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New Mexico State University

New Mexico State University

News Center

Departments, classes relocated for spring semester

New Mexico State University College of Education classes as well as departmental offices will be relocated during the spring semester because of the damage to O'Donnell Hall from a Dec. 12 fire, according to Interim Dean Michael Morehead.

The new locations will be posted on the NMSU Web site by the first of the new year, he said. The information is accessible from the home page, www.nmsu.edu, by clicking on "O'Donnell Hall fire information." The class schedules and locations also will be available at the Corbett Center Information Desk.

A team of academic and facilities administrators has developed a plan to provide space after the winter break for classes and offices as well as for college programs such as Headstart, the NMSU Preschool, the Bilingual Preschool, and other functions, Morehead said. The plan includes using space in Goddard Hall, which already had been vacated in preparation for extensive renovations later this spring, and space for faculty offices in Cole Village student apartments. Off-campus locations have been found for some preschool programs.

"The situation is still very fluid so things may change," Morehead said. "But we will keep our Web page up to date so our students can check for those changes."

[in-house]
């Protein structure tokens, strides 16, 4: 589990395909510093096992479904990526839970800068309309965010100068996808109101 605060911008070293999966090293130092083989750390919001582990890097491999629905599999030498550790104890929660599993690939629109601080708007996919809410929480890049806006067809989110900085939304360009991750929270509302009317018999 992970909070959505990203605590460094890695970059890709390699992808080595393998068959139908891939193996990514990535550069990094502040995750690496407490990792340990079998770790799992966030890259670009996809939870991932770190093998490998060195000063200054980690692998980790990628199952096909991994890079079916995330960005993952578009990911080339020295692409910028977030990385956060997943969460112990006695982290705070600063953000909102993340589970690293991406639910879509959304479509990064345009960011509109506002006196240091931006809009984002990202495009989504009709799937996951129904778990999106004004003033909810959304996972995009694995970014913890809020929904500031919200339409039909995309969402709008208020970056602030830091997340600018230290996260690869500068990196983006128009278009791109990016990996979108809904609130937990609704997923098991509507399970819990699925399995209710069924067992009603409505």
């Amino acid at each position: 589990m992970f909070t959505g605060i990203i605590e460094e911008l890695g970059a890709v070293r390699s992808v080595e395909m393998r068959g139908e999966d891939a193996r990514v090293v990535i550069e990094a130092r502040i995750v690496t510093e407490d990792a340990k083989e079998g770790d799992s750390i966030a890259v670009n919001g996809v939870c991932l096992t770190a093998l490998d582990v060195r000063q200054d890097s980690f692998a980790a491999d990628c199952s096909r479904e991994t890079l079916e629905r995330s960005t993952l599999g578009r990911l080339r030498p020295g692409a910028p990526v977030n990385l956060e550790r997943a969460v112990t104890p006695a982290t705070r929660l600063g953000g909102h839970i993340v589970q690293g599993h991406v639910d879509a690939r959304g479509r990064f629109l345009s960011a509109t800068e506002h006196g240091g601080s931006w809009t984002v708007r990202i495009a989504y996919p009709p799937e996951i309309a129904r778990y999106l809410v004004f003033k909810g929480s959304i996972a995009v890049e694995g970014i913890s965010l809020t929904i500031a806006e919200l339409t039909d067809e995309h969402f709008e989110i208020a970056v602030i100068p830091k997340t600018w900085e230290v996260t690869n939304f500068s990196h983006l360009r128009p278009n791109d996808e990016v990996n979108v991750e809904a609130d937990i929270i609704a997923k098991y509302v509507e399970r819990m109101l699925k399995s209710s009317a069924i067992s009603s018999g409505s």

Morehead also encouraged people who have questions to call departmental offices, which have retained their listed phone numbers.

Departments and programs to be located in Goddard include the Deans' offices, Curriculum and Instruction, Learning Resource Center, Educational Research Center, Rural Educational Technology Alliance, Student Field Placements, and the Collaborative for Excellence in Teacher Preparation. The Advisement Center will be in Educational Services Building, rooms 7A and 7B. The departments of educational management and development and of counseling and educational psychology will be located in Cole Village.

Fire and smoke damage to the 32-year-old building is more severe than originally thought, according to Vice President for Facilities Ben Woods. Initially, administrators hoped that the building could be at least partially recovered by Jan. 4 when the university reopens. However, surveys of the soot-covered interior uncovered more extensive damage, particularly to mechanical systems.

For more information, persons can call the Deans' offices, 646-2498.